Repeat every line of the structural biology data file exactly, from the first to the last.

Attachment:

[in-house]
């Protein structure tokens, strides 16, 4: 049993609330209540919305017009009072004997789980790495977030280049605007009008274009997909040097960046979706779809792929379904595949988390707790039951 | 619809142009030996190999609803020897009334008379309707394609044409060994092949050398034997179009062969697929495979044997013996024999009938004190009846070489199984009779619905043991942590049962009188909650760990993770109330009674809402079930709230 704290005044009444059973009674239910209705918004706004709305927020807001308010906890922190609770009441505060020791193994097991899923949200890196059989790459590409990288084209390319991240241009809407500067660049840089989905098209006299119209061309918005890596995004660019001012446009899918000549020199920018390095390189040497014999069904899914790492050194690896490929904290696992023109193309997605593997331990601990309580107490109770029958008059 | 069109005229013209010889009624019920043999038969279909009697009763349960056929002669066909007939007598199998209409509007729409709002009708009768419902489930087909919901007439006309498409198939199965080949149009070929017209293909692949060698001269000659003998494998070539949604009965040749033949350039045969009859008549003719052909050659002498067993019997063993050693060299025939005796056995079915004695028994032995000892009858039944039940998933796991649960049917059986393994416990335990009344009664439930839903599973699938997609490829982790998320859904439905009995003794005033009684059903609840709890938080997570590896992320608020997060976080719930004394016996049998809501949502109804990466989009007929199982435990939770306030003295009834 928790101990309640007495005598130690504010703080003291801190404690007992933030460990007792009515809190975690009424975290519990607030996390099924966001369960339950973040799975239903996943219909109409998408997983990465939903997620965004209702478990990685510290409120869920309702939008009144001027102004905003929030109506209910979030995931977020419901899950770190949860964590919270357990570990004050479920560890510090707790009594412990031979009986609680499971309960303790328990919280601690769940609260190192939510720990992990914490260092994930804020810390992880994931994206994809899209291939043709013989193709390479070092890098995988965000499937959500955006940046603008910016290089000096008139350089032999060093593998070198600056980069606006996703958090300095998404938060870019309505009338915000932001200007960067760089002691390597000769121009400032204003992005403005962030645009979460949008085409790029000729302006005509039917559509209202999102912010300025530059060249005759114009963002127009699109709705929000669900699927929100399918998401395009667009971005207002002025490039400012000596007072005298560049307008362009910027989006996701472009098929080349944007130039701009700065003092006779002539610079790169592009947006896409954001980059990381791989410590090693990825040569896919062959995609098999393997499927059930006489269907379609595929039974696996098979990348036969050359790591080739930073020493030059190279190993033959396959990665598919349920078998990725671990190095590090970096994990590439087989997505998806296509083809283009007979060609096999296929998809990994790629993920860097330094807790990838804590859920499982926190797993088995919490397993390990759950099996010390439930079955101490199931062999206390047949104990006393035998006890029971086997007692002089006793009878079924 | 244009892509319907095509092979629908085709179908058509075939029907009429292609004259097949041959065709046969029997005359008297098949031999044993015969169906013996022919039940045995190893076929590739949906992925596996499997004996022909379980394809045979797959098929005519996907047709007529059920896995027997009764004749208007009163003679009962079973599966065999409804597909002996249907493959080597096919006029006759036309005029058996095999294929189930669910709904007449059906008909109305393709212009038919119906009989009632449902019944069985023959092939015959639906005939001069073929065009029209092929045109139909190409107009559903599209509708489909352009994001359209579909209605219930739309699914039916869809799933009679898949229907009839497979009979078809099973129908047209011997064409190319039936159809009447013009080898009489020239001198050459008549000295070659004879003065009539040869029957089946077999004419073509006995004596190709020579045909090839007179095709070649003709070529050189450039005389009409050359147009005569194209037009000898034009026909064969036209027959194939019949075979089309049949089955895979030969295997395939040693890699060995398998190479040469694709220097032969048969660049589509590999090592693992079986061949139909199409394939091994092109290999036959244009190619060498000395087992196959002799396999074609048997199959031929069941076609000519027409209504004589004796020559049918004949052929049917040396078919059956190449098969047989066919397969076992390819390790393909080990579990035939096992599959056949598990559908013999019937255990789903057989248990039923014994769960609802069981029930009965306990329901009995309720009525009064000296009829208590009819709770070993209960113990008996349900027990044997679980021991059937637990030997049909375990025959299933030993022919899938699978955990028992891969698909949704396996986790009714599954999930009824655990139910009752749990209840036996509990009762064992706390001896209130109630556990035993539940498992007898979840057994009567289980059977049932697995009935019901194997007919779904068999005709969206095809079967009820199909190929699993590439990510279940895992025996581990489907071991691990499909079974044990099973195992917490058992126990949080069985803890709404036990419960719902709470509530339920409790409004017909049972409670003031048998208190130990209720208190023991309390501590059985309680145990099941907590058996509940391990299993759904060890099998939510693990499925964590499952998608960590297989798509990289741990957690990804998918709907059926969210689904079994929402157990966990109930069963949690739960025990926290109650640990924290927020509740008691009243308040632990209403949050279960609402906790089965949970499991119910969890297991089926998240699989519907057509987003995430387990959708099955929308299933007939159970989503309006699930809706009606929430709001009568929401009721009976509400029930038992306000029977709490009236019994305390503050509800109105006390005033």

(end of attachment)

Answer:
[in-house]
């Protein structure tokens, strides 16, 4: 049993609330209540919305017009009072004997789980790495977030280049605007009008274009997909040097960046979706779809792929379904595949988390707790039951 | 619809142009030996190999609803020897009334008379309707394609044409060994092949050398034997179009062969697929495979044997013996024999009938004190009846070489199984009779619905043991942590049962009188909650760990993770109330009674809402079930709230 704290005044009444059973009674239910209705918004706004709305927020807001308010906890922190609770009441505060020791193994097991899923949200890196059989790459590409990288084209390319991240241009809407500067660049840089989905098209006299119209061309918005890596995004660019001012446009899918000549020199920018390095390189040497014999069904899914790492050194690896490929904290696992023109193309997605593997331990601990309580107490109770029958008059 | 069109005229013209010889009624019920043999038969279909009697009763349960056929002669066909007939007598199998209409509007729409709002009708009768419902489930087909919901007439006309498409198939199965080949149009070929017209293909692949060698001269000659003998494998070539949604009965040749033949350039045969009859008549003719052909050659002498067993019997063993050693060299025939005796056995079915004695028994032995000892009858039944039940998933796991649960049917059986393994416990335990009344009664439930839903599973699938997609490829982790998320859904439905009995003794005033009684059903609840709890938080997570590896992320608020997060976080719930004394016996049998809501949502109804990466989009007929199982435990939770306030003295009834 928790101990309640007495005598130690504010703080003291801190404690007992933030460990007792009515809190975690009424975290519990607030996390099924966001369960339950973040799975239903996943219909109409998408997983990465939903997620965004209702478990990685510290409120869920309702939008009144001027102004905003929030109506209910979030995931977020419901899950770190949860964590919270357990570990004050479920560890510090707790009594412990031979009986609680499971309960303790328990919280601690769940609260190192939510720990992990914490260092994930804020810390992880994931994206994809899209291939043709013989193709390479070092890098995988965000499937959500955006940046603008910016290089000096008139350089032999060093593998070198600056980069606006996703958090300095998404938060870019309505009338915000932001200007960067760089002691390597000769121009400032204003992005403005962030645009979460949008085409790029000729302006005509039917559509209202999102912010300025530059060249005759114009963002127009699109709705929000669900699927929100399918998401395009667009971005207002002025490039400012000596007072005298560049307008362009910027989006996701472009098929080349944007130039701009700065003092006779002539610079790169592009947006896409954001980059990381791989410590090693990825040569896919062959995609098999393997499927059930006489269907379609595929039974696996098979990348036969050359790591080739930073020493030059190279190993033959396959990665598919349920078998990725671990190095590090970096994990590439087989997505998806296509083809283009007979060609096999296929998809990994790629993920860097330094807790990838804590859920499982926190797993088995919490397993390990759950099996010390439930079955101490199931062999206390047949104990006393035998006890029971086997007692002089006793009878079924 | 244009892509319907095509092979629908085709179908058509075939029907009429292609004259097949041959065709046969029997005359008297098949031999044993015969169906013996022919039940045995190893076929590739949906992925596996499997004996022909379980394809045979797959098929005519996907047709007529059920896995027997009764004749208007009163003679009962079973599966065999409804597909002996249907493959080597096919006029006759036309005029058996095999294929189930669910709904007449059906008909109305393709212009038919119906009989009632449902019944069985023959092939015959639906005939001069073929065009029209092929045109139909190409107009559903599209509708489909352009994001359209579909209605219930739309699914039916869809799933009679898949229907009839497979009979078809099973129908047209011997064409190319039936159809009447013009080898009489020239001198050459008549000295070659004879003065009539040869029957089946077999004419073509006995004596190709020579045909090839007179095709070649003709070529050189450039005389009409050359147009005569194209037009000898034009026909064969036209027959194939019949075979089309049949089955895979030969295997395939040693890699060995398998190479040469694709220097032969048969660049589509590999090592693992079986061949139909199409394939091994092109290999036959244009190619060498000395087992196959002799396999074609048997199959031929069941076609000519027409209504004589004796020559049918004949052929049917040396078919059956190449098969047989066919397969076992390819390790393909080990579990035939096992599959056949598990559908013999019937255990789903057989248990039923014994769960609802069981029930009965306990329901009995309720009525009064000296009829208590009819709770070993209960113990008996349900027990044997679980021991059937637990030997049909375990025959299933030993022919899938699978955990028992891969698909949704396996986790009714599954999930009824655990139910009752749990209840036996509990009762064992706390001896209130109630556990035993539940498992007898979840057994009567289980059977049932697995009935019901194997007919779904068999005709969206095809079967009820199909190929699993590439990510279940895992025996581990489907071991691990499909079974044990099973195992917490058992126990949080069985803890709404036990419960719902709470509530339920409790409004017909049972409670003031048998208190130990209720208190023991309390501590059985309680145990099941907590058996509940391990299993759904060890099998939510693990499925964590499952998608960590297989798509990289741990957690990804998918709907059926969210689904079994929402157990966990109930069963949690739960025990926290109650640990924290927020509740008691009243308040632990209403949050279960609402906790089965949970499991119910969890297991089926998240699989519907057509987003995430387990959708099955929308299933007939159970989503309006699930809706009606929430709001009568929401009721009976509400029930038992306000029977709490009236019994305390503050509800109105006390005033």